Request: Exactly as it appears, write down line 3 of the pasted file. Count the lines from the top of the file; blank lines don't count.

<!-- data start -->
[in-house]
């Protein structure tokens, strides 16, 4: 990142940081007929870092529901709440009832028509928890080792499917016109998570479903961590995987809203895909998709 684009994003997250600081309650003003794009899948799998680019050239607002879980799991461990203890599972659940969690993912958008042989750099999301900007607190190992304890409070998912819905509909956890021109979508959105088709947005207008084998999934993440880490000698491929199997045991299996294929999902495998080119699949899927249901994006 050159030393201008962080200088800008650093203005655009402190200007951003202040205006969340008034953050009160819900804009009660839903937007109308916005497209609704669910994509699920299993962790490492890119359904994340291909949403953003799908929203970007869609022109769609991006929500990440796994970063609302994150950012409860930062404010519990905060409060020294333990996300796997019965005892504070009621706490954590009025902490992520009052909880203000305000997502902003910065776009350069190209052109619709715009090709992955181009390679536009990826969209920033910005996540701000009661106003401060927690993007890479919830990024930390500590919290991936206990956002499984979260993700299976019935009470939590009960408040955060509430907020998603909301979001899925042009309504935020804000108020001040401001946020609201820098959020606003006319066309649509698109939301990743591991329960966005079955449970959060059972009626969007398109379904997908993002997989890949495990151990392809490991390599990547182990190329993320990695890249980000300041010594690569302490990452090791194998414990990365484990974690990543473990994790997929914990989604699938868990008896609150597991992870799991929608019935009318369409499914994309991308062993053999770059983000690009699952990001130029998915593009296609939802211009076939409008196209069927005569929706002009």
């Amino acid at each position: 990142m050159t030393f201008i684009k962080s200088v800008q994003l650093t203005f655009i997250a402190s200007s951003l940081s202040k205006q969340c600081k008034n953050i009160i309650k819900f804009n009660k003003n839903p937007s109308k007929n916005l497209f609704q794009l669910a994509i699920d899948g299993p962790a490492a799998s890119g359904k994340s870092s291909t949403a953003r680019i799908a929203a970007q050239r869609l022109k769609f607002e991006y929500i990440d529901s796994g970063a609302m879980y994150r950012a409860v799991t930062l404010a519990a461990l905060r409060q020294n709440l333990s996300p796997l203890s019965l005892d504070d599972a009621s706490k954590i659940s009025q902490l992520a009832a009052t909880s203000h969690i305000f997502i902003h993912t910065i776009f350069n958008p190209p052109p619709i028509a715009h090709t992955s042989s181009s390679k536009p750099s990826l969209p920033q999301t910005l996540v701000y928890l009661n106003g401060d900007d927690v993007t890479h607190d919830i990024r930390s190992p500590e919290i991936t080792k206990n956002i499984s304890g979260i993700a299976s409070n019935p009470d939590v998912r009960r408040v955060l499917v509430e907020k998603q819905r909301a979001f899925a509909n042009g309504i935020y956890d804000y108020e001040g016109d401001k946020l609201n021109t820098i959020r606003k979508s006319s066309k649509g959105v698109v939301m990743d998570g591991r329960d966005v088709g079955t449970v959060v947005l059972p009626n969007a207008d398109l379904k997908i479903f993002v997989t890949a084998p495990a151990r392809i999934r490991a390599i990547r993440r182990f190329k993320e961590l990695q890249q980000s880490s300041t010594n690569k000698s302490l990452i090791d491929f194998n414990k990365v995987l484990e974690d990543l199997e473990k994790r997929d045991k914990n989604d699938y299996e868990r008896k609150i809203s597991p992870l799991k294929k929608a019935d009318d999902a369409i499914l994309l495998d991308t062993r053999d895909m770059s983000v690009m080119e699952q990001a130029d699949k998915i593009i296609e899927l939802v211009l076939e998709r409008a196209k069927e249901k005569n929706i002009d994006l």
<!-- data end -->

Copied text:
């Amino acid at each position: 990142m050159t030393f201008i684009k962080s200088v800008q994003l650093t203005f655009i997250a402190s200007s951003l940081s202040k205006q969340c600081k008034n953050i009160i309650k819900f804009n009660k003003n839903p937007s109308k007929n916005l497209f609704q794009l669910a994509i699920d899948g299993p962790a490492a799998s890119g359904k994340s870092s291909t949403a953003r680019i799908a929203a970007q050239r869609l022109k769609f607002e991006y929500i990440d529901s796994g970063a609302m879980y994150r950012a409860v799991t930062l404010a519990a461990l905060r409060q020294n709440l333990s996300p796997l203890s019965l005892d504070d599972a009621s706490k954590i659940s009025q902490l992520a009832a009052t909880s203000h969690i305000f997502i902003h993912t910065i776009f350069n958008p190209p052109p619709i028509a715009h090709t992955s042989s181009s390679k536009p750099s990826l969209p920033q999301t910005l996540v701000y928890l009661n106003g401060d900007d927690v993007t890479h607190d919830i990024r930390s190992p500590e919290i991936t080792k206990n956002i499984s304890g979260i993700a299976s409070n019935p009470d939590v998912r009960r408040v955060l499917v509430e907020k998603q819905r909301a979001f899925a509909n042009g309504i935020y956890d804000y108020e001040g016109d401001k946020l609201n021109t820098i959020r606003k979508s006319s066309k649509g959105v698109v939301m990743d998570g591991r329960d966005v088709g079955t449970v959060v947005l059972p009626n969007a207008d398109l379904k997908i479903f993002v997989t890949a084998p495990a151990r392809i999934r490991a390599i990547r993440r182990f190329k993320e961590l990695q890249q980000s880490s300041t010594n690569k000698s302490l990452i090791d491929f194998n414990k990365v995987l484990e974690d990543l199997e473990k994790r997929d045991k914990n989604d699938y299996e868990r008896k609150i809203s597991p992870l799991k294929k929608a019935d009318d999902a369409i499914l994309l495998d991308t062993r053999d895909m770059s983000v690009m080119e699952q990001a130029d699949k998915i593009i296609e899927l939802v211009l076939e998709r409008a196209k069927e249901k005569n929706i002009d994006l």